With all of the above happening in nano seconds, the challenge is to help others pause and reflect before acting. A key area to explore in behaviour change is an individuals ‘chosen’ attitude. We choose our attitude. I choose if I am going to argue back because you say my work is poor or I can pause, think and change my attitude to want to understand why you believe my work is poor? Our attitude manifests itself in the way we behave. If I am looking to change behaviour, I need to understand why did they behave that way? Why did they chose to take that attitude? It is a rich area to explore and then you can work on an individual to identify and develop strategies to manage their attitude in a more positive or progressive way.
From values to attitude, this is all the hidden area – the internal processing. In getting behind behaviour we need to work down the chain in order to change behaviour. The value of the Behind Behaviour model is in the discussion with in helping others to change behaviour and the areas potentially to explore and work on.
Of course, there are bits missing or that people disagree with regards to the Behind Behaviour model, but for me, it is an invaluable discussion tool in exploring behaviour change.
Telling people to behave in a different way does not work. Identifying why they behave as they do and how to develop approaches to self-change is the key focus. Changing behaviour takes time, support and appropriate positive reinforcement. As a manager I have learnt that people behave as you allow them. Understanding individuals and working with them is simply a great and positive investment of time.
The Behind Behaviour Model has been developed by Alec McPhedran Chtd Fellow CIPD, Chtd Mngr CMI, MAC, MCMI as a tool for people who coach or train others; to help understand potential areas to explore in managing behaviour change. Alec is the managing director of Skills Channel TV, the training company for busy creative people. He specialises in one to one coaching, facilitated learning, media training and team development. For further information, contact 0121 366 87 99 or visit www.skillschannel.tv.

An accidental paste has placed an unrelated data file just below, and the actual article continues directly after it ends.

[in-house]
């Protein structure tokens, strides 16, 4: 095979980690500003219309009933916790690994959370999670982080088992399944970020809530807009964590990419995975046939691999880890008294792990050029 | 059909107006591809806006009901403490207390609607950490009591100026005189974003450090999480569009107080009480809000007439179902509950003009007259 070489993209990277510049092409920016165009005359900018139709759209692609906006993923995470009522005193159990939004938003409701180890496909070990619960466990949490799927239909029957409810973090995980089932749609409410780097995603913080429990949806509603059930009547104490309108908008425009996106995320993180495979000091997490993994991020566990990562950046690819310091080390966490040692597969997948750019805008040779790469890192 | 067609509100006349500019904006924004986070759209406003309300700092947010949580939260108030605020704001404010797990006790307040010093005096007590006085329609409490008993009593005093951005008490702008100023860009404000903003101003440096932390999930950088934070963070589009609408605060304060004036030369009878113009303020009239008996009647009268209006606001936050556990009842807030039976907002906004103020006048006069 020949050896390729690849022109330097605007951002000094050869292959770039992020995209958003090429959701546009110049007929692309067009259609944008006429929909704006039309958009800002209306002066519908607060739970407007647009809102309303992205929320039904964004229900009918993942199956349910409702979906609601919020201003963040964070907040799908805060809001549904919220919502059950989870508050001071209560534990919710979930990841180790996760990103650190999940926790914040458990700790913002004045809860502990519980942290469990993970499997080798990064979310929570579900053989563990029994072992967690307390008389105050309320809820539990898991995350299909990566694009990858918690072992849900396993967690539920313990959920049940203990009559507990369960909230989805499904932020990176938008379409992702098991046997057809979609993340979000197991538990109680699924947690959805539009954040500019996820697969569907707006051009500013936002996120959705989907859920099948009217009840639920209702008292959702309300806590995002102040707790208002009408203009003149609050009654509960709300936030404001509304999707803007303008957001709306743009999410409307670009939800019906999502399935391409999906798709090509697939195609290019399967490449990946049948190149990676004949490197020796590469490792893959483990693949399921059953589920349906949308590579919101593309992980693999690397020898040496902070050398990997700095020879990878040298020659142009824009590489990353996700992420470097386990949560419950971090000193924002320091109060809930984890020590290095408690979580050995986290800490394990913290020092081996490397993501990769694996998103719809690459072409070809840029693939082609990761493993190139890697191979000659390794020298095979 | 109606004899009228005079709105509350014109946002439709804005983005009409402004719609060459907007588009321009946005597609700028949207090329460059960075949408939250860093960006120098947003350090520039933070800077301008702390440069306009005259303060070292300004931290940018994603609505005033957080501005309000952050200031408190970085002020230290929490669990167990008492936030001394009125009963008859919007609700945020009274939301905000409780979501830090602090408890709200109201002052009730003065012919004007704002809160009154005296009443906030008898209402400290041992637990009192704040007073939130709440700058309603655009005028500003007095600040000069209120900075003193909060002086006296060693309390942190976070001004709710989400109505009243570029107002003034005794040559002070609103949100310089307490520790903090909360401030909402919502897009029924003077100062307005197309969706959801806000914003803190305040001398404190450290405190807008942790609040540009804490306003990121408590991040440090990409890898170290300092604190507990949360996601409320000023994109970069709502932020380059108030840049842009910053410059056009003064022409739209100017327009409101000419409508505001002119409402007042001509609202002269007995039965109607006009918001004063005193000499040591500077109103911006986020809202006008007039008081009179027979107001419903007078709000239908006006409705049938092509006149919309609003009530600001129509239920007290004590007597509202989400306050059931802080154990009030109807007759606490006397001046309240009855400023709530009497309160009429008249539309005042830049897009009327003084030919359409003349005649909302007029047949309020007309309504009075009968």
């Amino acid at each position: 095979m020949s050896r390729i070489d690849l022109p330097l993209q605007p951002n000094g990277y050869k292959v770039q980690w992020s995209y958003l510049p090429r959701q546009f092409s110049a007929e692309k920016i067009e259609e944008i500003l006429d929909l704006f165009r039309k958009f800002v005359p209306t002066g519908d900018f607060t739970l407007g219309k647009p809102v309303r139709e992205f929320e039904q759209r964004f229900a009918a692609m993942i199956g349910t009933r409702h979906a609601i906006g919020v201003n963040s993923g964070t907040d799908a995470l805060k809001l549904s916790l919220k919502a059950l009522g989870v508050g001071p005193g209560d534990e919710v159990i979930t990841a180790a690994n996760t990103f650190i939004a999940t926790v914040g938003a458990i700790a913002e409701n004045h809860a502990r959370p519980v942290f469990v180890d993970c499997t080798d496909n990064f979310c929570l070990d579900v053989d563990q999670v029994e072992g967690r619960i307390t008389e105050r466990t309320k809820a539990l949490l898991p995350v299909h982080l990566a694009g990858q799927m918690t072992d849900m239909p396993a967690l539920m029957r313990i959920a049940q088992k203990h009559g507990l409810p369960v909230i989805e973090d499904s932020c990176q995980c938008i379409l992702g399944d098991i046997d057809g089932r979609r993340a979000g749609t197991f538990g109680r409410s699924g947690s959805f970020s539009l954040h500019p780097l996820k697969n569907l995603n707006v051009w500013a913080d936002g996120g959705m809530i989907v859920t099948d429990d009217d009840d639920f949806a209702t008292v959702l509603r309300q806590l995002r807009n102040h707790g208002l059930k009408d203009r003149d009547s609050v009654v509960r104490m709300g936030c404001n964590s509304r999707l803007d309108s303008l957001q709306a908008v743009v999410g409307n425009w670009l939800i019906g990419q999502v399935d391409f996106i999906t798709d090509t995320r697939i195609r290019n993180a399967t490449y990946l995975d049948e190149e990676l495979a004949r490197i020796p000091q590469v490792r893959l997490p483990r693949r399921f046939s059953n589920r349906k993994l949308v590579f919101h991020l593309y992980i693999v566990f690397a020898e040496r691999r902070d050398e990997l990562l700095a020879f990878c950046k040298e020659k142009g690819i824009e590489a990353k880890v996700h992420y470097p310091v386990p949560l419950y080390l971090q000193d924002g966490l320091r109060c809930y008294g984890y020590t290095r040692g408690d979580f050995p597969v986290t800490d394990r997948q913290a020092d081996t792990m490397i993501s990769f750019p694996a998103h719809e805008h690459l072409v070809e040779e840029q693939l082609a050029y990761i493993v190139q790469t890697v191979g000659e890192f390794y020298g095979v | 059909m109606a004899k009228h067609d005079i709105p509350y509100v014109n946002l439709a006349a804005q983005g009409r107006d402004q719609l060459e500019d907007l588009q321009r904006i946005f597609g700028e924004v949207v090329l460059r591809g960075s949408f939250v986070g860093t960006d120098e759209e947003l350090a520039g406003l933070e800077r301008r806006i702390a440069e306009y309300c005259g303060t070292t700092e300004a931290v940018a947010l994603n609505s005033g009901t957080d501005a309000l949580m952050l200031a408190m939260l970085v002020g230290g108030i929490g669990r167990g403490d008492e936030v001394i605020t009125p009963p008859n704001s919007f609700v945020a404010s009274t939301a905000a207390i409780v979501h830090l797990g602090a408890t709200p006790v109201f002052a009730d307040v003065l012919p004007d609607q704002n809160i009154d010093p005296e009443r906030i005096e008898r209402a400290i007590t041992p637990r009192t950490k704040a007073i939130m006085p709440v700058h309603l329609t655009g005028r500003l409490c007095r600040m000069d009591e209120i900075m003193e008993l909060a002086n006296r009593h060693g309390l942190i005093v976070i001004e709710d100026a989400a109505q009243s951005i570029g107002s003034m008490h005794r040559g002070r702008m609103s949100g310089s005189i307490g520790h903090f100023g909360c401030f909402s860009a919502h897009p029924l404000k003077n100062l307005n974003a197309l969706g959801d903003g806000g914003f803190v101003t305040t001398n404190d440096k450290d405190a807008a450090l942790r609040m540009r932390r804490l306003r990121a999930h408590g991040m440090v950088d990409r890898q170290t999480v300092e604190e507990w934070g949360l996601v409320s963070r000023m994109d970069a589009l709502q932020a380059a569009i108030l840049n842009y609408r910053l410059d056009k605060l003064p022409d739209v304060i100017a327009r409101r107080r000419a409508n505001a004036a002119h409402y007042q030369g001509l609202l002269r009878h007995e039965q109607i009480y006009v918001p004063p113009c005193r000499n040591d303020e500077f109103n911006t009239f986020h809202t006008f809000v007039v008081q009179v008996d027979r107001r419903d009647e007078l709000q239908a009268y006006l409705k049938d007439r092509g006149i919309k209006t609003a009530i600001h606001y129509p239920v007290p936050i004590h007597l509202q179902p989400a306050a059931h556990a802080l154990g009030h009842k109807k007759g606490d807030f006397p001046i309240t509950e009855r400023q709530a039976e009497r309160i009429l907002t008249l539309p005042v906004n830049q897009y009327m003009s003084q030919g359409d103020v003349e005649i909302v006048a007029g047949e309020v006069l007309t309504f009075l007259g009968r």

Copyright © Alec McPhedran 2019
Thoughts on Development Approaches
As a professional trainer, of course training works. It is the magic one size fits all Utopia to sort out problem staff. In reality, training perhaps only instructs. It informs people of things they probably already know. So, what do we need to do about it? This article outlines some of the main themes trainer and coach Alec McPhedran covers when supporting managers in understanding people development.
There are still a number of people who feel that training is development. Of course, it is part of it but the key focus should be on development. What new knowledge or skills do people need and how can this be achieved? If we think about development in this context, it opens the door to a wide range of development opportunities. This could include shadowing, secondments, coaching, mentoring, buddying and of course, training if appropriate.
To explain this, I designed and use the Development Approaches model by way of example. Of course it’s not perfect. It is simply to make a point of considering the most appropriate development approach specific to an individual or teams needs. It does draw from a range of similar concepts such as Hersey and Blanchard’s Situational Leadership or Heron’s Coaching Interventions
The model works on two aspects. The first is on how much of the facilitator of the learning tells the individual what to do through to asking them what they think they should do. The second is based on the ability, experience or competence of the individual or team. By thinking about these two aspects, it can contribute to shaping the appropriate development approach.
There are many definitions for instruct but essentially, in the field of learning and development, it is one person telling another through the imparting of their knowledge and experience, hence instruct.
Training is mainly seen as the organised activity or set of activities aimed at imparting information and/or instruction to improve an individual’s performance or to help them attain a required level of knowledge or skill. It involves a mix of tell and ask and is typically used in introducing new information or skills to a person.
Coaching is facilitating the learning of another to help them reach their unique potential. It is guiding the new knowledge and skills through asking questions. This helps the individual explore self-learning under the guidance of another.
Delegation occurs with the assignment of responsibility and authority to a team or team member the power to do a specific activity, project or task with the ultimate responsibility for task completion remaining with the delegator. Within development, this acknowledges their potential or capability and we can explore their approach and thinking through questioning.
Mentoring is a personal developmental relationship in which an experienced person guides, advises and challenges another to discover more about themselves, their capability and their potential. It tends to be more about the person rather than just the knowledge and skills needed for their role.
Feedback is structured information that one person offers to another about the impact of their actions or behaviour. Feedback should ideally be factually based and the person giving the feedback needs to ne clear in what it is they are feeding back on and why. Feedback should be given for positive reasons as well as performance improvement needs. The more able a person, the more they will benefit from honest and factual feedback.
The Development Approaches model is simply a discussion tool to explain firstly what development is and secondly, the range of approaches and options available.